PLAYBILL ON OPENING NIGHT: Tarzan, Lord of the Bungee-Jumping Apes

By Harry Haun
11 May 2006

Among the Tarzan creative team getting a lot of snap, flash and pop were choreographer Meryl Tankard (to apes what Gillian Lynne was to Cats), lighting designer Katz, Pichon Baldinu (recruited from De La Guarda to give Tarzan proper swing and sway) and the oft-forgotten book writer (a Tony-winning one for M. Butterfly), David Henry Hwang.

“I’m excited, and I’m relieved,” Hwang sighed at journey’s end—in the press line just outside the Marriott’s party-in-loud-progress. “I really started developing the project four years ago, and then, of course, there are people like Phil Collins and Tom Schumacher, who worked on the animated movie. I certainly used the movie as a jumping-off point, and there are lines from the movie, but Bob Crowley really encouraged me to depart from the movie when I wanted to in order to explore the themes more deeply."

His next move will be non-musical. “I have a play, which is great because I haven’t done a new play in a while. We’ll start it at the Mark Taper Forum out in L.A. next spring and then bring it to The Public the following fall. It’s called Yellow Face, and it has something to do with Face Value [a Hwang work that closed right before its Broadway opening], but I can’t exactly say what right now.”

You’d not suspect vertigo of Chester Gregory II from the way he now glides through the air with the greatest of ease—upside down, in fact, at the top of the second act. “I like to try to do different things, unique things, so I asked them in the rehearsal process if I could do it,” said the actor who plays Tarzan’s best ape-friend, Terk (voiced in the movie version by Rosie O’Donnell). “They said, ‘You sure you wanna do this eight times a week?’ I said, ‘Sure. Let’s try it.’ So I tried it. It was hard at first because they gave us two months of just training with the ape language and the flying. Now it’s second nature.”

Then there was the vertigo. “It took me the entire two months because, when I started, I had a fear of heights. So that was crazy. Getting over that, and learning to find my balance took time. The key was just learning to relax, and that only took time.”

Gregory also spends his time profitably on terra firma, particularly when prancing out a jaunty equivalent of “Bosom Buddies” to Tarzan. The song even rates a reprise and wears especially well on his voice—and no wonder: “Phil Collins wrote it for me after he heard me do the role. We had a different song called ‘I Believe in You,’ but we scratched that one, and he wrote ‘Who Better Than Me?’ I like singing it, and it’s fresh. It’s the newest song in the show. We got it, I would say, about a week or two before previews started.”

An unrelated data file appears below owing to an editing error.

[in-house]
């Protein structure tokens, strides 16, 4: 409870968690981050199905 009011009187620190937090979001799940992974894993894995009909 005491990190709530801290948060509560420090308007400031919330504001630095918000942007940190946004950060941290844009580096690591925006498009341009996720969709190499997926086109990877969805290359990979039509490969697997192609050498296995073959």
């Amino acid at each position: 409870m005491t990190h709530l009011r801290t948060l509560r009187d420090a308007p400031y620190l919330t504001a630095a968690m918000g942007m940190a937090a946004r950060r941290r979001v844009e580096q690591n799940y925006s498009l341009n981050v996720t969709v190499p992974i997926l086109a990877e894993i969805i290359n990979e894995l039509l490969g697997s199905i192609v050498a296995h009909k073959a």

“Who Better Than Me?” was written the day of Collins’ Playbill interview. “When we did that chat,” it was just being written,” the composer recalled. “I was leaving to go back to Switzerland, and I wrote it in about half an hour. I went home and wrote it, and, on the way back, I wrote the words.”

Collins began his career as a performer, doing The Artful Dodger in the original London production of Oliver!—and, if you listen carefully, you’ll find a little doff of the hat to that show. “I Need to Know,” sung by Young Tarzan (Daniel Manche/Alex Rutherford), is a wispy ballad about finding one’s place in the world. “Yep, that’s my ‘Where Is Love?'”

His Oscar-winning carryover from the movie is “You’ll Be in My Heart,” and it’s done to a faretheewell by a grateful Merle Dandridge, who plays the gorilla mother who protects Tarzan as an orphaned infant and raises him as her own over the roaring objections of her male mate (Shuler Hensley). “It’s absolutely an honor to sing that song, and Phil Collins has been an absolute angel to me, so encouraging and kind every step of the way.”

Hensley, who has done quite well for himself limning dark holes in the center of the stage (his Tony-winning Jud Fy of Oklahoma!, just for instance), plays Tarzan’s hot-tempered and unloving father. “The interesting thing in my Broadway career is that I tend to take characters that aren’t really truly defined and be able to do the what-if game that actors do to make them work,” he said. “My role wasn’t in the animated movie very much at all, maybe two scenes, so we went back to the book. In the movie, we just saw him as the mean old whatever, and we’ve tried to bring more layers to that for the musical.”

Strickland and Gambatese met the press together as The Josh and Jen Show, giving the smart-ass reporter a chance to extend his hand tentatively and say ‘You would be . . .Tarzan’ and ‘You would be . . . Jane.’”

The high-flying scenes they insisted are safe. “What’s really good,” said Strickland, “is that we have all these special climbers who are on set with us, hidden in places that you can’t see, and they’re actually double-checking and making sure everything is okay.”

Gambatese agreed. “I think, when we first started, it wasn’t that it was dangerous—it was just that it was foreign to us. But Disney has always made sure that there are so many safety measures in place. I might have felt nervous, but I’ve never felt it was dangerous.”

Still, their skill does give actors something new to crow about: “I Sing! I Dance! I Fly!” Yes, dears, Mary Martin started this way. Now, off to your high-flying happy ending . . .

In conclusion, let me just say “AAAAAHHHHH-ah-a-AAAAAAAAHHHHHHH-ah-a-AAAAHHHH!”